Boris and its precursor disturbance brought heavy precipitation to Guatemala, peaking at 9.27 in (235 mm) in Mazatenango, Suchitepéquez. Over 5,000 people were left isolated in Quetzaltenango, after heavy rainfall left about 2,624.67 ft (800.00 m) of the main road to the city inundated with water.[18] Five people were killed in a mudslide, seven were hurt, and 55 were evacuated in Guatemala. A total of 223 homes were damaged, including 11 severely.[16] Twenty landslides were reported,[17] resulting in damage to 13 roads. One hundred ninety-eight people sought shelter.[19] Throughout Southwestern Mexico, rainfall amounts of 4 to 8 in (100 to 200 mm) were common, though the highest total observed was 17.91 in (455 mm) at Tres Picos, Chiapas. In that state, some streams overflowed their banks,[20] resulting in minor damage.[21] There, four minor injuries occurred when a house partially collapsed.[22] Inland, in Xalapa, a high school student died and three others were wounded when a tree fell on campus.[23] Overall, damage totaled to MXN$700 million pesos ($46.77 million USD),[24] including MXN$689 million pesos ($46.03 million USD) to infrastructure.[25]

Following the storm, aid was quickly provided to victims. Authorities authorized the delivery of 41,700 mats, and 15,000 L (3,300 imp gal; 4,000 US gal) of water.[26]

See also[edit]

References[edit]

  1. ^ Landsea, Christopher W. (May 30, 2014). "Tropical Weather Discussion". National Hurricane Center. Miami, Florida: National Oceanic and Atmospheric Administration. Retrieved June 10, 2014. 
  2. ^ Avila, Lixion A. (May 30, 2014). "Tropical Weather Outlook". National Hurricane Center. Miami, Florida: National Oceanic and Atmospheric Administration. Retrieved June 10, 2014. 
  3. ^ Blake, Eric S. (May 30, 2014). "Tropical Weather Outlook". National Hurricane Center. Miami, Florida: National Oceanic and Atmospheric Administration. Retrieved June 10, 2014. 
  4. ^ Blake, Eric S. (May 30, 2014). "Tropical Weather Outlook". National Hurricane Center. Miami, Florida: National Oceanic and Atmospheric Administration. Retrieved June 10, 2014. 
  5. ^ a b Brown, Daniel P. (June 2, 2014). Tropical Depression Two-E Discussion Number 1. National Hurricane Center (Report). Miami, Florida: National Oceanic and Atmospheric Administration. Retrieved June 10, 2014. 
  6. ^ Brown, Daniel P. (June 3, 2014). Tropical Depression Two-E Discussion Number 4. National Hurricane Center (Report). Miami, Florida: National Oceanic and Atmospheric Administration. Retrieved June 10, 2014. 
  7. ^ Brown, Daniel P. (June 3, 2014). Tropical Storm Boris Discussion Number 5. National Hurricane Center (Report). Miami, Florida: National Oceanic and Atmospheric Administration. Retrieved June 10, 2014. 
  8. ^ Avila, Lixion A. (June 3, 2014). Tropical Depression Boris Discussion Number 7. National Hurricane Center (Report). Miami, Florida: National Oceanic and Atmospheric Administration. Retrieved June 10, 2014. 
  9. ^ Brown, Daniel P. (August 12, 2014). National Hurricane Center Tropical Cyclone Report: Tropical Storm Boris (EP022014) (PDF). National Hurricane Center (Report). Miami, Florida: National Oceanic and Atmospheric Administration. Retrieved September 6, 2014. 
  10. ^ Blake, Eric S. (June 4, 2014). Tropical Storm Boris Public Advisory Number 9. National Hurricane Center (Report). Miami, Florida: National Oceanic and Atmospheric Administration. Retrieved June 10, 2014. 
  11. ^ "Suspenden clases en Chiapas por posible huracán" [Classes suspended in Chiapas for possible hurricane]. La Prensa (in Spanish). June 2, 2014. Retrieved June 2, 2014.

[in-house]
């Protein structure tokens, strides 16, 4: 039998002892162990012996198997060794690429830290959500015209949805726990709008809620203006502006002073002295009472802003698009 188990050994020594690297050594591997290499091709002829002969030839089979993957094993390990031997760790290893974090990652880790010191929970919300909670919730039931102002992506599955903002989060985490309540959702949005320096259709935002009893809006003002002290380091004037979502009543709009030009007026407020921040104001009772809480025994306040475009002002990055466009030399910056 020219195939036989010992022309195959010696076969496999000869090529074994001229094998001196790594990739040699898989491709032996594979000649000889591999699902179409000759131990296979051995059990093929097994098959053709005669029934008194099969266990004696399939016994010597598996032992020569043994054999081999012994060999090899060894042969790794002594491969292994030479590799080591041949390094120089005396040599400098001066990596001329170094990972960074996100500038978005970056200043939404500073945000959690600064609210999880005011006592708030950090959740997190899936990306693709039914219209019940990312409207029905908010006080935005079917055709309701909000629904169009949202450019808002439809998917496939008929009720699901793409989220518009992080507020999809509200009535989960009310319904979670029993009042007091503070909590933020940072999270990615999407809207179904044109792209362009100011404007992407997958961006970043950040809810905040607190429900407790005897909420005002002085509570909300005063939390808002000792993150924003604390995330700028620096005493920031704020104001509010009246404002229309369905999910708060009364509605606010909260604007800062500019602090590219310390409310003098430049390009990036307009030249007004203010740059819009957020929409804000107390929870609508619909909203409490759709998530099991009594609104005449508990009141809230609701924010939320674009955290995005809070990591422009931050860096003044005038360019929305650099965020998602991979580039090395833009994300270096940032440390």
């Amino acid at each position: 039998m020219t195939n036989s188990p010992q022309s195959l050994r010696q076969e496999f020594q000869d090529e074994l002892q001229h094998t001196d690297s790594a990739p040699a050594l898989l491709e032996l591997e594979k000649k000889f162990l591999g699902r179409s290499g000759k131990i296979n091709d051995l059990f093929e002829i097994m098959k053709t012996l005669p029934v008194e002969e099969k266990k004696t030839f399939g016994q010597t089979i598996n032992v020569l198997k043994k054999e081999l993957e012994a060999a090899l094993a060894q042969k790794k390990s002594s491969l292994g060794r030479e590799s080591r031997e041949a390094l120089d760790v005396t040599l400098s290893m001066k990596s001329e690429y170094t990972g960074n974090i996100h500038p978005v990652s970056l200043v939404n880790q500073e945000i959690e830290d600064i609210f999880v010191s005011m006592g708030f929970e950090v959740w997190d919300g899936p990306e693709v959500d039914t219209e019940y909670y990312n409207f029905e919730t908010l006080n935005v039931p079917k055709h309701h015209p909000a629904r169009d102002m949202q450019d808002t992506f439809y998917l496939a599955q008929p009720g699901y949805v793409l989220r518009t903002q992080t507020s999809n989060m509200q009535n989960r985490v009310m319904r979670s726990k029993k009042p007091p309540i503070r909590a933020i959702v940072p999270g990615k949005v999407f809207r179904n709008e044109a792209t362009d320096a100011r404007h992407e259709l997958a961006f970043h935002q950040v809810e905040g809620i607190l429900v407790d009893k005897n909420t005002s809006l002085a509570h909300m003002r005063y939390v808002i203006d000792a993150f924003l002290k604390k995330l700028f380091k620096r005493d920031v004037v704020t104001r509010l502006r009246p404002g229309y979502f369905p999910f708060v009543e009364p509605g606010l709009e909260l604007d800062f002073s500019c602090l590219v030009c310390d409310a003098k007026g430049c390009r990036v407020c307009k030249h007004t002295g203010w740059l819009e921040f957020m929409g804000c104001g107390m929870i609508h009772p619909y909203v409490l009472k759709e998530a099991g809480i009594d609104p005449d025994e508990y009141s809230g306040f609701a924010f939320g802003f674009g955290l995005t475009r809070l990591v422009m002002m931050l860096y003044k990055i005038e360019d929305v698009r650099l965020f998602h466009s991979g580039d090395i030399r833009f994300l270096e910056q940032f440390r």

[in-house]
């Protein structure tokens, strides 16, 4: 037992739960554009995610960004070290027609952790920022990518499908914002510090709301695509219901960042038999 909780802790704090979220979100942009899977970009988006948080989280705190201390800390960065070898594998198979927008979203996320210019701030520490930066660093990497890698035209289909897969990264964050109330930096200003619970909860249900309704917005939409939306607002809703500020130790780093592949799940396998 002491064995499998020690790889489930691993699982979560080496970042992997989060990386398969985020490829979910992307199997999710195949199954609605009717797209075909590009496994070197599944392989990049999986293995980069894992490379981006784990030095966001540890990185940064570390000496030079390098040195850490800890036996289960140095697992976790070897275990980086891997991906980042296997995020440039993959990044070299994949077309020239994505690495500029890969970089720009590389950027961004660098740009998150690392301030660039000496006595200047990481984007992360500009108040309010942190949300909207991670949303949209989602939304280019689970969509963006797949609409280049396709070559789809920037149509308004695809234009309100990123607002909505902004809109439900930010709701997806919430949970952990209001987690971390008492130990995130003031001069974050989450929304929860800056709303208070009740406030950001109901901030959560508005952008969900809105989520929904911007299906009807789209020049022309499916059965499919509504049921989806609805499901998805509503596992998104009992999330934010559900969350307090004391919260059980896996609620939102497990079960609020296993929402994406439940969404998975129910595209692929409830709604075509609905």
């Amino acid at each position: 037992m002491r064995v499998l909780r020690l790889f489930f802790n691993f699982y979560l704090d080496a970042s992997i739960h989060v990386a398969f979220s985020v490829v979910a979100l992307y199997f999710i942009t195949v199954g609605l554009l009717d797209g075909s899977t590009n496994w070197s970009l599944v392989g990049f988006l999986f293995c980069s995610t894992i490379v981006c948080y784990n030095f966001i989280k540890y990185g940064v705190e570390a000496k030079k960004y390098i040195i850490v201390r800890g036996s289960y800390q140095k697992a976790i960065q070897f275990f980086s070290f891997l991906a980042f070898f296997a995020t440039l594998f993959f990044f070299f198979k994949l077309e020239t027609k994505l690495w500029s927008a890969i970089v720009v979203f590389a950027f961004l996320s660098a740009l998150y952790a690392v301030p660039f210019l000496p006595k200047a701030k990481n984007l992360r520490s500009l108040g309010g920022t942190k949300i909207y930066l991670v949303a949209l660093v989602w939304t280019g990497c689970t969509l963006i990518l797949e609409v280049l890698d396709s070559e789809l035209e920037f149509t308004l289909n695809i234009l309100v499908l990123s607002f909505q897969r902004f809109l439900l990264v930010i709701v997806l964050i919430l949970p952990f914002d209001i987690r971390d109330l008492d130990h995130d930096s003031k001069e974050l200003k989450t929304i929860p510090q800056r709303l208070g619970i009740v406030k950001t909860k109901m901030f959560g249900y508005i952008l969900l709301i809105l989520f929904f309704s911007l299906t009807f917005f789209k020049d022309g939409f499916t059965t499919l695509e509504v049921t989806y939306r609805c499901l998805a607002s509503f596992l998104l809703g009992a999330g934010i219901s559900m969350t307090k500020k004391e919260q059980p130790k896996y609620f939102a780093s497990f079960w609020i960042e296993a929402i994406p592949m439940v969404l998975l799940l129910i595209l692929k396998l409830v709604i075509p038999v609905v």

12. ^ "Chiapas eleva alerta por depresión tropical 2-E" [Chiapas raises alert for Tropical Depression 2-E]. El Universal (in Spanish). June 3, 2013. Retrieved June 3, 2014. 
  13. ^ "Evacuan a 16 mil chiapanecos por tormenta Boris" [16,000 evacuated in Chiapas prior to Boris]. El Universal (in Spanish). June 3, 2013. Retrieved June 3, 2014. 
  14. ^ "Oaxaca: suspenden clases 50 municipios por Boris" [Oaxaca: classes suspended for 50 municipalities due to Boris]. El Universal (in Spanish). June 3, 2013. Retrieved June 3, 2014. 
  15. ^ "Se forma Boris, segunda tormenta tropical". Excélsior. Mexico City, Mexico. June 6, 2014. Retrieved September 2, 2014. 
  16. ^ a b "Autoridades suspenden clases en 9 departamentos de Guatemala por lluvias" [Classes suspended by authorities in 9 of Guatemala's provinces due to rain]. Agency Guatemala de Noticas (in Spanish). June 2, 2014. Retrieved June 2, 2014. 
  17. ^ a b "Guatemala confirma la formación de una depresión tropical en el Pacífico" [Guatemala confirms the formation of a tropical depression in the Pacific]. Alaniza Metropolitan News (in Spanish). June 2, 2014. Retrieved June 2, 2014. 
  18. ^ "Tormenta Boris se dirige a la costa mexicana". Prensa Libre (in Spanish). June 3, 2014. Retrieved September 2, 2014. 
  19. ^ "Lluvias provocadas por depresión tropical dejan 100 mil afectados en Guatemala" [Rains brought by tropical depression leave 100,000 affected in Guatemala]. Teleticas Noticas (in Spanish). June 2, 2014. Retrieved June 2, 2014. 
  20. ^ "Supervisan ríos y arroyos ante lluvias en Chiapas" [Rivers and streams monitored for rainfall in Chiapas]. El Universal (in Spanish). June 3, 2013. Retrieved June 3, 2014. 
  21. ^ "Chiapas reporta saldo blanco ante lluvias de Boris". El Universal (in Spanish). June 4, 2014. Retrieved June 10, 2013. 
  22. ^ "Lluvias causan derrumbes en Chiapas" [Rains cause landslides in Chiapas]. El Universal (in Spanish). June 4, 2013. Retrieved June 4, 2014. 
  23. ^ "Inundaciones y un muerto, por lluvias" [Showers, flooding, and deaths]. El Universal (in Spanish). June 4, 2013. Retrieved June 4, 2014. 
  24. ^ "Deja Boris danos por 700 milliones de pesos". Tribunaca Campeche. June 10, 2014. Retrieved February 27, 2015. 
  25. ^ "Boris dehas prdidas por mas de 689 mdp en infraestructura en Campeche". Milenio. June 26, 2014. Retrieved February 27, 2015. 
  26. ^ "Entregan ayuda a damnificados por Boris en Chiapas". El Universal (in Spanish). June 6, 2013. Retrieved June 10, 2014. 

External links[edit]